PORTLAND, Maine — First lady Michelle Obama trumpeted the importance of widespread and equal access to education and health care during her speech at the Ocean Gateway Terminal in Portland on Friday and acknowledged that the country has more work to do creating jobs and turning the economy around.
The first lady was in Maine for two fundraising events for her husband’s re-election campaign, stopping first at a luncheon at a private Cape Elizabeth home, then moving on to the Ocean Gateway event. Tickets to attend one of the two events ranged from $100 apiece to several thousand dollars.
Nearly 650 supporters filled the Ocean Gateway venue, where Democratic U.S. Rep. Mike Michaud gave the first lady a pair of Skowhegan-made New Balance sneakers, a nod to Michelle Obama’s fitness and healthy living initiatives as well as Michaud’s proposed bill to put American-made athletic shoes on all military enlistees, fellow Rep. Chellie Pingree told the Bangor Daily News.
“I would say the audience was very enthusiastic,” Pingree said after the event. “The first lady was articulate, passionate, and talked about the challenges we’re facing. It was a great visit and the state should be proud she came here.”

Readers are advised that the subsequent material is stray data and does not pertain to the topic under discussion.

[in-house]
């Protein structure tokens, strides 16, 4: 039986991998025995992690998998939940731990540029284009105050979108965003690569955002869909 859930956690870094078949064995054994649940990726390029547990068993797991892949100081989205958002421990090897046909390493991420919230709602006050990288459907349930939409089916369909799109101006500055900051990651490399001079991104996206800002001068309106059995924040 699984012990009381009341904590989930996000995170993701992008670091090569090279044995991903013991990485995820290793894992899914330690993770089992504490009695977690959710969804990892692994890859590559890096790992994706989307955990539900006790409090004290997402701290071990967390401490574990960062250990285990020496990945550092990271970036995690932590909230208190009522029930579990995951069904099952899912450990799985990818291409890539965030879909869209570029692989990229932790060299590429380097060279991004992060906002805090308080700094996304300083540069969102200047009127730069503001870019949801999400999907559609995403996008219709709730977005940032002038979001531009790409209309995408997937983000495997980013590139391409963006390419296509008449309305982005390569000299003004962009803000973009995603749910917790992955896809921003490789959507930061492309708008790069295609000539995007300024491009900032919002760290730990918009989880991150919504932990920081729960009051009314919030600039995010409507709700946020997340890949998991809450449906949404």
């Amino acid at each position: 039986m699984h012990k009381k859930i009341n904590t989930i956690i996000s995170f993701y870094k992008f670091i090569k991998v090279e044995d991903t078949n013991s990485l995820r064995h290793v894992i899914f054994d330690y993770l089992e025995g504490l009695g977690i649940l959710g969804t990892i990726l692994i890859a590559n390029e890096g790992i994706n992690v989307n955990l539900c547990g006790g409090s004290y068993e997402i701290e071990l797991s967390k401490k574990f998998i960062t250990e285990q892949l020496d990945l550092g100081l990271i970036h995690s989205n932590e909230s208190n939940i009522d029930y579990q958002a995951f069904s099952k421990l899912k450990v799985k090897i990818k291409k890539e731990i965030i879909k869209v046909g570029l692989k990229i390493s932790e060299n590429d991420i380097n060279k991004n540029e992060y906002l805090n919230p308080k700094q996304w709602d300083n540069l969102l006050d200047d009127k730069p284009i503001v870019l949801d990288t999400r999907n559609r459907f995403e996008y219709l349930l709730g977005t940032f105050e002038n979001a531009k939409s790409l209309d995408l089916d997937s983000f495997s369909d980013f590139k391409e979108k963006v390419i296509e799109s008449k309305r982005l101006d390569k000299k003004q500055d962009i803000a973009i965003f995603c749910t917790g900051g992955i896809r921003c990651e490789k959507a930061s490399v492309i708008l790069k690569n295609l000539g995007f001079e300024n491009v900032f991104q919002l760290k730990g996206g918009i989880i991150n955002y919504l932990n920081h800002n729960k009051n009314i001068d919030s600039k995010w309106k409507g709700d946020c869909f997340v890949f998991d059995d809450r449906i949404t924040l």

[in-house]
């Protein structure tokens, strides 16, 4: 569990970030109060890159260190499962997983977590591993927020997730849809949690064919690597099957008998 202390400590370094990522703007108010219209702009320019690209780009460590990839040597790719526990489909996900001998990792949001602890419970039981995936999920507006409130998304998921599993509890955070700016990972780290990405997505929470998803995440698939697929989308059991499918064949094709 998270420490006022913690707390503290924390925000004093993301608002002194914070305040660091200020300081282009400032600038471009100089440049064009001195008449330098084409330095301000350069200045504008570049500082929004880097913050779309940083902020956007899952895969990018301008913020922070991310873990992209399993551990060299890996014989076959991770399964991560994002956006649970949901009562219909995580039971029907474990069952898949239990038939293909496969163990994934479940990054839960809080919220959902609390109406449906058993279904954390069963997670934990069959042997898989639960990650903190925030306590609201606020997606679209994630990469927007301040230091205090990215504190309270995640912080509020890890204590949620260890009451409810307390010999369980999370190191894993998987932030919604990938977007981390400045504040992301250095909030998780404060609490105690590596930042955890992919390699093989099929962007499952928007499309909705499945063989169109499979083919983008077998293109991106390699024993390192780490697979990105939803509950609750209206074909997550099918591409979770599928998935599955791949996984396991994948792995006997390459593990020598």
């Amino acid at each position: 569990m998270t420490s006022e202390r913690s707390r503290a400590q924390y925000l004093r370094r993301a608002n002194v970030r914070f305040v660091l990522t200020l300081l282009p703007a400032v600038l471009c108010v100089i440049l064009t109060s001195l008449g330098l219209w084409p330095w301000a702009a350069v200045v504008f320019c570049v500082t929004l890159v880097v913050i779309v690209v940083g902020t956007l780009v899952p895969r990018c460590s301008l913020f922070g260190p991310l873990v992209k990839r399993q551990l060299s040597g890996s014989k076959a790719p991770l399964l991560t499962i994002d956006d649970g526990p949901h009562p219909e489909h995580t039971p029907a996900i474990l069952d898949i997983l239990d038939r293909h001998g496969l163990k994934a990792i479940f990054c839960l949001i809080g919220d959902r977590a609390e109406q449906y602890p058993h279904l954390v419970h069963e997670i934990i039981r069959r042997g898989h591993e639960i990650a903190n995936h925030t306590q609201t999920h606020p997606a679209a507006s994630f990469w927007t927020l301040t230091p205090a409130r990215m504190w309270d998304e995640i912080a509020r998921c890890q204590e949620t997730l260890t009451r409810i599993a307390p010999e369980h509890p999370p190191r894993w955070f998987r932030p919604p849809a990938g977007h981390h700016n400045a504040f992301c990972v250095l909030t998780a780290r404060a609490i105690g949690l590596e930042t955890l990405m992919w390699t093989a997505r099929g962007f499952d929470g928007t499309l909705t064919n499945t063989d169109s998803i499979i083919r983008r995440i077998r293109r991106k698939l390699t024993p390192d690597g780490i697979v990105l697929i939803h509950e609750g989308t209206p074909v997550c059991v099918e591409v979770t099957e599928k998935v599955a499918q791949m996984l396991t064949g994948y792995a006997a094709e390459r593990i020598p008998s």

The 1st District congresswoman said Obama “was very intense on talking about jobs and the economic climate.”
“[Michelle Obama] said that she and the president and their daughters were some of the lucky people, but she said one of the things about being American is that we’re not doing well if we’re not all doing well,” Pingree said. “[She talked about] how important it is to the president for everyone to get a good education and that health care is accessible for all. A lot of her message was about equality and fairness and justice.”
State Rep. Jeff McCabe, D-Skowhegan, brought his 5-year-old daughter, Carly, to the fundraiser. They were among a few dozen VIPs who met with the first lady during a private reception just before she spoke.
McCabe said he was moved when Obama spoke about her husband’s commitment to helping people and promoting opportunity for everyone.
“She talked about how we don’t leave people behind,” McCabe said. “She was a dynamic speaker. As good as him, if not better.”
The first lady spoke for approximately 25 minutes during her Portland appearance, then was escorted by motorcade to the Portland International Jetport. There she boarded a plane to Providence, R.I., where she had additional fundraising events scheduled Friday evening.
Michelle Obama is proving to be successful at both energizing Democrats and raising money, according to The Associated Press. More than a year out from Election Day, she is hauling in millions in campaign cash.
Democrats declined to say how much Obama raised during her visit to Maine on Friday.
Since mid-May, she has headlined more than a dozen fundraisers from Vermont to California.
Today ends the year’s third-quarter period for campaign finance reports. Obama for America, the president’s re-election campaign committee, collected more than $47 million in the quarter ending June 30 and is on track to exceed the $745 million he raised to win election in 2008.